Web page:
Shareholder Perry Browder is head of the Asbestos Group at Simmons Hanly Conroy. He has worked for more than 20 years helping numerous families resolve hundreds of million dollar-plus cases.
He started at the firm in 2001 and played a key role in helping the firm develop a national reputation. Within a few years, he had successfully secured one of the largest asbestos verdicts in the country, including a $250 million verdict against U.S. Steel.
Today, Perry manages the firm’s nearly 40 asbestos attorneys who are organized into multiple asbestos trial teams. He oversees all asbestos cases to ensure they are handled in an efficient manner that maximizes results and minimizes hassle for clients and their families, so they can focus on their health.
“People hire the firm for our expertise and our compassion,” Perry said. “Even though we’re one of the largest firms in the country, we treat our clients like family. We are sensitive to their needs and at the same time we have a proven track record of getting results.”
A Proven Track Record
In the case against U.S. Steel, Perry represented Roby Whittington, a 70-year-old retired steel worker, who was diagnosed with mesothelioma after working 30 years for the company. The case eventually went to trial and an Illinois jury awarded a $250 million verdict in favor of Mr. Whittington. While Perry spent hours building the case, he credited the large result to Roby.
“The case was won because Roby was a good man who did everything he was supposed to,” he said. “U.S. Steel angered the jury in that they didn’t take the steps to protect him, even though they knew the hazards of asbestos.”
The verdict was important, Perry said, because it sent the message to large corporations that they can’t treat people as disposable resources and get away with it. It’s a message Simmons Hanly Conroy has continued to send as it’s recovered more than $5 billion in verdicts and settlements on behalf of clients.*
Read more about the $250 million verdict against U.S. Steel.
A veteran of more than 200 asbestos cases, Perry has developed an in-depth understanding of asbestos law and the important role research plays in the discovery process.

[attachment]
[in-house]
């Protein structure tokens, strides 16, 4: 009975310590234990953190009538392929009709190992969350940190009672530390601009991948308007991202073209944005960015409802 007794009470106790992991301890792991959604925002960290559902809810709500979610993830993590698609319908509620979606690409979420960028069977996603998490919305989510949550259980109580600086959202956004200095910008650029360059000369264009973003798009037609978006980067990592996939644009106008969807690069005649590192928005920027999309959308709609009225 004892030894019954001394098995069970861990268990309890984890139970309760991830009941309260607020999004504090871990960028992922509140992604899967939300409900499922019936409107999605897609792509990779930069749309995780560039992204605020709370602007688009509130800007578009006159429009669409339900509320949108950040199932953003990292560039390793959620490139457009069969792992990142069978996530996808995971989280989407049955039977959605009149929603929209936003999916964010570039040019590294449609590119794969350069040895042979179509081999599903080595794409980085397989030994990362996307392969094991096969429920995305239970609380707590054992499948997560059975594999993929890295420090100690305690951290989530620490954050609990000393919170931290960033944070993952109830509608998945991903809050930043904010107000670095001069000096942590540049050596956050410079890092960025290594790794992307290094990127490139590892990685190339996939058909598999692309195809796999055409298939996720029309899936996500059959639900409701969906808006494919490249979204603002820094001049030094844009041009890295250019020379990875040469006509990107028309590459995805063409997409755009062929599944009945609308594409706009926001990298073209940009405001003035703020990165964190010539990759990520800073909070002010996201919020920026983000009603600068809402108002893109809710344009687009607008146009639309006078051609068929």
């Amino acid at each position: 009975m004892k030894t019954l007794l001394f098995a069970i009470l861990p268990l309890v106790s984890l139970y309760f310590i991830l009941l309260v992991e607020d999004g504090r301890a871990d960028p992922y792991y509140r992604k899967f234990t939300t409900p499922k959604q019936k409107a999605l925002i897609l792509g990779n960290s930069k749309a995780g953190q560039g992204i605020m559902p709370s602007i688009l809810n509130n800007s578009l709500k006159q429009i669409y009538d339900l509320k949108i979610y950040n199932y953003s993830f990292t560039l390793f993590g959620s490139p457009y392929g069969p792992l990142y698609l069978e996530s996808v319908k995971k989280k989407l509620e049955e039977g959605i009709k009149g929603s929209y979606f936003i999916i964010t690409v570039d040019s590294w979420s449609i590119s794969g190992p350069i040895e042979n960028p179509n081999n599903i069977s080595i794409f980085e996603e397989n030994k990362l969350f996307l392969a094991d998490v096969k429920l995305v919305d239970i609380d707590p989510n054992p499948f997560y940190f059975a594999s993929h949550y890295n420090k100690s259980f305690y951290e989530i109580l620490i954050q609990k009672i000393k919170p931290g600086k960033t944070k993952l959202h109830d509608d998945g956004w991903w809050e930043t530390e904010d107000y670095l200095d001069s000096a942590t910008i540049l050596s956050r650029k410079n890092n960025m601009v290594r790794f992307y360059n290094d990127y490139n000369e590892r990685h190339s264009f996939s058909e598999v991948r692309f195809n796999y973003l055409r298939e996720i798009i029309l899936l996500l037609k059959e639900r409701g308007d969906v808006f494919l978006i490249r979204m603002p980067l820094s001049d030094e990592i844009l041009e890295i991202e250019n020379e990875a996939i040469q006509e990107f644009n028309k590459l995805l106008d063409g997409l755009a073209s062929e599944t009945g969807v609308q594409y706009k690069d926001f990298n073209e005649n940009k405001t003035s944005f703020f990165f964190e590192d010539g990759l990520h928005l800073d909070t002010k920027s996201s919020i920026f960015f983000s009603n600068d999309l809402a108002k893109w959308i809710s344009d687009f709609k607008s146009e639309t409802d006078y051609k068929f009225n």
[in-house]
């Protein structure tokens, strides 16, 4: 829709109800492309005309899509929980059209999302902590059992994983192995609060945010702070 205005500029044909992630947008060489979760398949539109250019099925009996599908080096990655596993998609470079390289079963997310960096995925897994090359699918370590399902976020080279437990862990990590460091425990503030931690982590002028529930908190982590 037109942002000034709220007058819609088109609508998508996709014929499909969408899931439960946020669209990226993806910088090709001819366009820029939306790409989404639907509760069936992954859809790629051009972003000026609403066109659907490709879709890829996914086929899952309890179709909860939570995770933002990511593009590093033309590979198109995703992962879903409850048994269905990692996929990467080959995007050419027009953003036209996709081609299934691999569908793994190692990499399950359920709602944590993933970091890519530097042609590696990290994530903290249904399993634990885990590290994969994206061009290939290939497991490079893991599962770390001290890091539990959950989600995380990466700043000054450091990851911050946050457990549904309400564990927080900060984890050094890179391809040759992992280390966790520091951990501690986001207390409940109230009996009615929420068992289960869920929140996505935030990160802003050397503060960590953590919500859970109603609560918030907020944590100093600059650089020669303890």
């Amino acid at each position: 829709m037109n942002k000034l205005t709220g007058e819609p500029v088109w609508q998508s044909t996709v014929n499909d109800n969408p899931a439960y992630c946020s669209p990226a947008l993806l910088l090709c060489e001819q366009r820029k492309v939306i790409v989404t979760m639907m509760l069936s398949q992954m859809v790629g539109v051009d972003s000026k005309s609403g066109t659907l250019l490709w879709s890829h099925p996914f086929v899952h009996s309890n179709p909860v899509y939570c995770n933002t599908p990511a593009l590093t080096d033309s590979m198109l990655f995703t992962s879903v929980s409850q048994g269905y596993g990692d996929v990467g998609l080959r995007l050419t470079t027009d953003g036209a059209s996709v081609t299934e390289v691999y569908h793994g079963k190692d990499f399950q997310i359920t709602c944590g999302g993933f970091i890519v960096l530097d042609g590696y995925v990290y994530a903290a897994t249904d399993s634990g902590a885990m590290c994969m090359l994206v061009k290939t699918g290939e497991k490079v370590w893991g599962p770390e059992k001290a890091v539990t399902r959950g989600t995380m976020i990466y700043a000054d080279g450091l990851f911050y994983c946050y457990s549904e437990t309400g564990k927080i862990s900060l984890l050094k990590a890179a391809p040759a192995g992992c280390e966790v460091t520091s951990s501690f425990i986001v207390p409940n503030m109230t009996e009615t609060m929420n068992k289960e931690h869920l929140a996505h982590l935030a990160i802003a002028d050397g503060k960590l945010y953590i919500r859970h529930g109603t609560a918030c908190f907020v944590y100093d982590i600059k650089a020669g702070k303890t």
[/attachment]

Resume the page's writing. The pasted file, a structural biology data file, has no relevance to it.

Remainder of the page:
“I enjoy my job. I enjoy digging through products and documents from 40 to 50 years ago. It’s an opportunity to play historian and detective and to piece together the puzzle that caused our clients’ injuries into the best case possible,” Perry said.
Under Perry’s direction, the firm has developed extensive resources, including an in-house medical department, a dedicated research department, a nationwide network of medical experts and more.
“Hiring a law firm with the resources and ability to stand up to these corporations that have endless funds and legions of attorneys to defend them is so important,” Perry said. “It keeps families from being overwhelmed and ensures their rights are enforced.”
Read more about our verdicts & settlements.
Background & Experience
Perry grew up in Chicago and graduated from Valparaiso University School of Law in 1988. After working at Simmons Hanly Conroy for nearly eight years, he became a member of the leadership committee in 2009.
As a leader in asbestos litigation, Perry has been asked to speak at multiple asbestos litigation conferences including Perrin, PALS and more. He has helped the firm grow from less than 10 attorneys to nearly 70 and accept more asbestos cases on an annual basis than any other firm in the country.
He has served on the ITLA Board of Managers for the last several years. In addition, he is the 2014-2015 Third Vice President on the Board of Directors for the Illinois Bar Foundation (IBF) and helps oversee its efforts to raise funds to help nonprofit legal aid organizations. He has been a past member of the planning committee for IBF’s annual black-tie fundraising event and from 2010-2013 was one of the event chairmen. He has also been named an Illinois Super Lawyer 2011-2015 and received a 5.0 AV ranking from Martindale-Hubbell.
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* Please note that recovery results vary per client. The recovery amounts in each case reflect the specific facts of that case. Further, recovery amounts in past cases are not a guarantee of future results.